Fernbank Observatory, 2007 Aug 16
At left is the astronomer who gave the presentation at the planetarium and then was the sky guide at the observatory.
H.o.p. loves the atmosphere. So do I. Perhaps because astronomers are going to like what they’re doing (or they seem to), and perhaps because the people who drop by the observatory are, for the most part, going to be there because of a genuine fascination. And so there is a friendly unspoken sense of, “Oh, you’re here, as well, to see…”
The night was hazy so only a few visitors came through. Which makes the experience more intimate. Clouds kept drifting and obscuring. The astronomer did his best to find things to look at. Among them, Jupiter, Arcturus, Antares.
We don’t provide interesting conversation or questions for the astronomer. Our interest is poetic. Though we’re ready to try to absorb any technical information, any intelligence the astronomer has to share, and enjoy it all, we’re laymen who nod our heads, yes, yes.
A brother-in-law of a great grandfather of mine (the one with the glass eye) was interested in astronomy and wrote some articles, including one on the astronomy of Shakespeare that appeared in an issue of “Science” by the American Association for the Advancement of Science. He wanted to be an astronomer but illness got in the way of that dream.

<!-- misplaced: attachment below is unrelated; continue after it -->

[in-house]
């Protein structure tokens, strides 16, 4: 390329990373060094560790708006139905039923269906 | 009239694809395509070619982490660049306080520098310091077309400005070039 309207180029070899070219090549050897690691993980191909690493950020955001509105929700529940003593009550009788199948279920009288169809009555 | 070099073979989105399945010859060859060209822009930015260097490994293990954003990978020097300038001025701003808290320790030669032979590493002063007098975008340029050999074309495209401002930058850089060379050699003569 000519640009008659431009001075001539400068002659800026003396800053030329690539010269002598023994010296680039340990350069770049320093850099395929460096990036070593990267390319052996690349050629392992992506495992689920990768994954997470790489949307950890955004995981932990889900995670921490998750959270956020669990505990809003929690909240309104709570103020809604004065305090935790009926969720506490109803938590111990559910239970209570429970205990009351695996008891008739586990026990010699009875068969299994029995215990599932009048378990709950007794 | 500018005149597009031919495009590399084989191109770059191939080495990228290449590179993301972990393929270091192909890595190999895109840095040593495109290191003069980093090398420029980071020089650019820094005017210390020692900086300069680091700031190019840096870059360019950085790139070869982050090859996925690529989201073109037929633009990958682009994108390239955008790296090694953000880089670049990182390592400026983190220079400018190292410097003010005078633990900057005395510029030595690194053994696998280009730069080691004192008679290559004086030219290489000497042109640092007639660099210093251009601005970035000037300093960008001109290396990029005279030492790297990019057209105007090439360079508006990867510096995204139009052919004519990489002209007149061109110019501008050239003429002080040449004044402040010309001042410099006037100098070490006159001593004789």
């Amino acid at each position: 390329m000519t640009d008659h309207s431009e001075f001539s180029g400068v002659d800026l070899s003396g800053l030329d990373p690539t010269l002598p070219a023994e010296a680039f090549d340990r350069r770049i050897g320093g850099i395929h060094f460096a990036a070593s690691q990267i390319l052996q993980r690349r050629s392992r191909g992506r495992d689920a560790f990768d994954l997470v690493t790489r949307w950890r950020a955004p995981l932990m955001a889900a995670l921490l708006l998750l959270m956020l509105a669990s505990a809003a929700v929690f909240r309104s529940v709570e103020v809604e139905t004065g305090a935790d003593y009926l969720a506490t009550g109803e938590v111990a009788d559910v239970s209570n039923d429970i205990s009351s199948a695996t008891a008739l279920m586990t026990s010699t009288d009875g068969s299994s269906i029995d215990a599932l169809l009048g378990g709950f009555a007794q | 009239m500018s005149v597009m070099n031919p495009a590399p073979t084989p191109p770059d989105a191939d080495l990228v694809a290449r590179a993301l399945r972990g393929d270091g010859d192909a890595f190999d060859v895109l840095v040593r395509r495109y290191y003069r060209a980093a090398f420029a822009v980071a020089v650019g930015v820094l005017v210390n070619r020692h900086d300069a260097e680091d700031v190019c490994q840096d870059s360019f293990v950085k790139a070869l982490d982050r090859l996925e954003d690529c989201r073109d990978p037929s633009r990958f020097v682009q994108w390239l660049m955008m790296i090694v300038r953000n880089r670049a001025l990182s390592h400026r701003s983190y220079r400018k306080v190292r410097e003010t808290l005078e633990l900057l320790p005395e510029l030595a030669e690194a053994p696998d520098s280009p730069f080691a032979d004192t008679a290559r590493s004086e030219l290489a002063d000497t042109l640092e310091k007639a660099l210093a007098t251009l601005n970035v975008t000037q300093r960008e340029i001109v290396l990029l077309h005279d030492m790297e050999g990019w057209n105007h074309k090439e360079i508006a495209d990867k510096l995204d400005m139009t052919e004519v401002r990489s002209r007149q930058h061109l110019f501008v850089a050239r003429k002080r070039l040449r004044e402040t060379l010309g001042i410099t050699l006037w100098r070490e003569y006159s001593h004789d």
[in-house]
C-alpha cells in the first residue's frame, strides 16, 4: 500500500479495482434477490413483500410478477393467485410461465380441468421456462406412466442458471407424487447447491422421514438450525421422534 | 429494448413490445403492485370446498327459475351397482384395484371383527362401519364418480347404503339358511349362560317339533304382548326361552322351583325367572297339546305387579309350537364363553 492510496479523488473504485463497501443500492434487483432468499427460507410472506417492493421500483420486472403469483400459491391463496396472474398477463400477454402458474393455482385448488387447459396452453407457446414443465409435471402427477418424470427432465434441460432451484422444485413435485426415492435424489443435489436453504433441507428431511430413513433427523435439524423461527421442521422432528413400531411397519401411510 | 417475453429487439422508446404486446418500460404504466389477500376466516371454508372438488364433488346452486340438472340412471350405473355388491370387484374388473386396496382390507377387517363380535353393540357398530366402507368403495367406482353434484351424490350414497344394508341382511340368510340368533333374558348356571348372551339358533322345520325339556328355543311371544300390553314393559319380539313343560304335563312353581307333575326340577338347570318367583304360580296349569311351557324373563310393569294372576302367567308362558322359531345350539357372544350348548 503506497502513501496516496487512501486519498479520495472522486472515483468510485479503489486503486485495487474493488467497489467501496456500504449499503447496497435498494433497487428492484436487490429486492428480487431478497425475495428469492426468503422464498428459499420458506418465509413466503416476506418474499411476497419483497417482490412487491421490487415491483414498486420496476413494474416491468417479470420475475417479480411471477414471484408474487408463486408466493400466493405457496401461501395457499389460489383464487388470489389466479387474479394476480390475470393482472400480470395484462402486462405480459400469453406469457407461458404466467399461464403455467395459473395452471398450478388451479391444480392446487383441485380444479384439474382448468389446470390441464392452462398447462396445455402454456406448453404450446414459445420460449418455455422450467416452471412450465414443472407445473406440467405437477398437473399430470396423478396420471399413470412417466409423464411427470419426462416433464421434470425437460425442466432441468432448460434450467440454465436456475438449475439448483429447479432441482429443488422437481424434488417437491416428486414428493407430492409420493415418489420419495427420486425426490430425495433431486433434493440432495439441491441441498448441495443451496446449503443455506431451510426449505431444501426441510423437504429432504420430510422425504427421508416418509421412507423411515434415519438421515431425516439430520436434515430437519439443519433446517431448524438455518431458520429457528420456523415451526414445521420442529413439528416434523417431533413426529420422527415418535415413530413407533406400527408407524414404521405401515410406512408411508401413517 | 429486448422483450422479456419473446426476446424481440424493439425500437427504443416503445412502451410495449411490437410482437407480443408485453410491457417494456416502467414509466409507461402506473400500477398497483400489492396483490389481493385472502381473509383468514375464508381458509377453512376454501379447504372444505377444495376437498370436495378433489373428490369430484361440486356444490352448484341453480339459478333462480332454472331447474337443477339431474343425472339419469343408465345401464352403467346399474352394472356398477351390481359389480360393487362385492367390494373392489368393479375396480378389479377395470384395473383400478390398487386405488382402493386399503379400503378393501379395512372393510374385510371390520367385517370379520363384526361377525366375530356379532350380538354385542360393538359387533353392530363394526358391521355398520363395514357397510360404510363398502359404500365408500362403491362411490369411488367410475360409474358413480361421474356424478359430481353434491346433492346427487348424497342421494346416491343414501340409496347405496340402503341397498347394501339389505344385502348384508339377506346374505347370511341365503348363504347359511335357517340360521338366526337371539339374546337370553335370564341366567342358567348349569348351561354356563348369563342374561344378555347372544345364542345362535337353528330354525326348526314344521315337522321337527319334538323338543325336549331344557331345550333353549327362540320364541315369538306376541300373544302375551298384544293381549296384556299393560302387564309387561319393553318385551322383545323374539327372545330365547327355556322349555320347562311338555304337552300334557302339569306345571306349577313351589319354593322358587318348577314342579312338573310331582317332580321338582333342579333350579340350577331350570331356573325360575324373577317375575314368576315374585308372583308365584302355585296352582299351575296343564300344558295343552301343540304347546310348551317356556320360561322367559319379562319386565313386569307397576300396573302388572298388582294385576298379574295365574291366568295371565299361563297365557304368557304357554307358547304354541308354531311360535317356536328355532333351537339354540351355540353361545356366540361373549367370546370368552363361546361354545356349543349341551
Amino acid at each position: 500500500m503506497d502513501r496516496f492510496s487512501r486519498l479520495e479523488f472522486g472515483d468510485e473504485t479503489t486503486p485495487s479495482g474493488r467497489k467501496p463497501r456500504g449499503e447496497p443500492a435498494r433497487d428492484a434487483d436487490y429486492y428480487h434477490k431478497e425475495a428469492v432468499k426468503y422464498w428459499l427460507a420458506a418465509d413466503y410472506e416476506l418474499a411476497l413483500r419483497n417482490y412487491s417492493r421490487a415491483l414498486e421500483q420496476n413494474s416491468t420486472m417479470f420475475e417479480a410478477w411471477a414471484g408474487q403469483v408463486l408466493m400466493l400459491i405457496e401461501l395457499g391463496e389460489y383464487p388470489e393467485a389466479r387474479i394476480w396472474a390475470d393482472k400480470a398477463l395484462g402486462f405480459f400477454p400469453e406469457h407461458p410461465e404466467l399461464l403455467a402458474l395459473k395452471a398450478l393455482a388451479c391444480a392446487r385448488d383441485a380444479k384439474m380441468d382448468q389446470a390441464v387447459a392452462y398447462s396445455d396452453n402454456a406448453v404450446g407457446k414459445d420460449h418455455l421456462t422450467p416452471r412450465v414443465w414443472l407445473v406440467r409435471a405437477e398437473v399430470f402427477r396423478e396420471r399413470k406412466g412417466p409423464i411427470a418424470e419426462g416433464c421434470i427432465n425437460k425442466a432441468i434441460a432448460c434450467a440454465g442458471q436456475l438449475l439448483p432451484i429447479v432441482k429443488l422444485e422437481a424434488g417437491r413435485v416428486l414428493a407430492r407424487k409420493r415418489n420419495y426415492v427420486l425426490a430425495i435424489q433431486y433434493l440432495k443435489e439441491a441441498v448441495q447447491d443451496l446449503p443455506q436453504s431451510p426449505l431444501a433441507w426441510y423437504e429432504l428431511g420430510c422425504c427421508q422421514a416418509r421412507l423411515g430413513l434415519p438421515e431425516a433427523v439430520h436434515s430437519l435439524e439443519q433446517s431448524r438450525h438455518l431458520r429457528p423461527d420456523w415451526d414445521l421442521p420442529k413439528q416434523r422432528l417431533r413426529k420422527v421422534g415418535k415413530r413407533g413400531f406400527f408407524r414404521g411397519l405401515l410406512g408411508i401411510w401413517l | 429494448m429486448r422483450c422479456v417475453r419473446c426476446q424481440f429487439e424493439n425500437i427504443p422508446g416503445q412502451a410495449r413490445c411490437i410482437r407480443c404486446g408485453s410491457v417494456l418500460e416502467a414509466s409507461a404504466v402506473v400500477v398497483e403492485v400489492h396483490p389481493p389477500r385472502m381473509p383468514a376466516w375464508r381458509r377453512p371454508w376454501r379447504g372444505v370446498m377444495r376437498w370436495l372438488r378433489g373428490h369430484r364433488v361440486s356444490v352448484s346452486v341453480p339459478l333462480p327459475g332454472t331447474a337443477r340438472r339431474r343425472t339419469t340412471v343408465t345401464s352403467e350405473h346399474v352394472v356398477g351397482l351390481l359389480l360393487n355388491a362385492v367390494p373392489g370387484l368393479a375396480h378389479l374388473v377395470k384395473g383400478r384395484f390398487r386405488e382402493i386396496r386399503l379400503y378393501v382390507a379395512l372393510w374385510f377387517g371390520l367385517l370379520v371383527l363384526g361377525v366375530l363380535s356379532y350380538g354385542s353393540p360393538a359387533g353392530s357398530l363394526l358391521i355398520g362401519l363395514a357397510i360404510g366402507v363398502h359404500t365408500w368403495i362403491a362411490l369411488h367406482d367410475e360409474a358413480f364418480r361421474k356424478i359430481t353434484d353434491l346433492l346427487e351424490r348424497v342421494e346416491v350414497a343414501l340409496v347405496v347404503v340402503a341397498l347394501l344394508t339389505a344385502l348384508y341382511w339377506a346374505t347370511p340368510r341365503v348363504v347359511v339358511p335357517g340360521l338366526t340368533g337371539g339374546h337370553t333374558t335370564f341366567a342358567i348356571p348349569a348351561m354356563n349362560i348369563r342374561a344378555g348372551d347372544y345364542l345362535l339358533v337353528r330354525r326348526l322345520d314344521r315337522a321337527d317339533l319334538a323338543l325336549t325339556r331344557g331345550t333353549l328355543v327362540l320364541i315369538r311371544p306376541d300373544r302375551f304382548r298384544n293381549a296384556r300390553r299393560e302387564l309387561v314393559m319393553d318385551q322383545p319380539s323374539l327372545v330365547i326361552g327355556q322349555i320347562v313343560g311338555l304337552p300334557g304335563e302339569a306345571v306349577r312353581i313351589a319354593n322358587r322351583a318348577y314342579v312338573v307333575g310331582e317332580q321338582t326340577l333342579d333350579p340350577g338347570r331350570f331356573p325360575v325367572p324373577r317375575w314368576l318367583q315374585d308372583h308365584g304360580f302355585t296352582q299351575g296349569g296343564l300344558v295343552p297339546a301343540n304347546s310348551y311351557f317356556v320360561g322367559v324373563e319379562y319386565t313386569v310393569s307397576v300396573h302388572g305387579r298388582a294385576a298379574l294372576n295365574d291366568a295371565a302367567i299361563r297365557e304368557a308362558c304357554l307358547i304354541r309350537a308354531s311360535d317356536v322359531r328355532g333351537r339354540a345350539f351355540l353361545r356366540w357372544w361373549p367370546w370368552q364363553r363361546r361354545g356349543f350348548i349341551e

“Isn’t it a pretty color?” the astronomer said of Antares. “Like a garnet color?”
“Yes, it’s beautiful,” I agreed. And it was. A garnet with blazes of orange.
The astronomer leads and we follow. We’re just there for the ride.
Plus we want H.o.p. to grow up with an eye on the sky. To know that it’s out there beyond the city’s light pollution. And, as I said, he likes it. He likes the atmosphere. He likes climbing up and looking through the telescope at the planets and stars. He likes it that an astronomer is his guide. He likes being able to answer the occasional question. When we were watching the show in the planetarium the astronomer asked who the strong man in the sky would be, whose name began with an H, H.o.p. enjoyed being able to call out, “Hercules!”
I wandered around taking shots. At the end, as we were the only ones left, the astronomer asked if I’d like the lights on. All my shots were without flash, even after the lights were turned on. Thus the astronomer’s face is a blur. Post processing, I worked to try to give the image a hint of the mystery I felt surrounding observatories when I saw them on television as a child, or in movies. Plus a touch of a clinical straight-forward shot embedded.
“When I look through the telescope, I feel like I’m flowing up up up up,” H.o.p. says.
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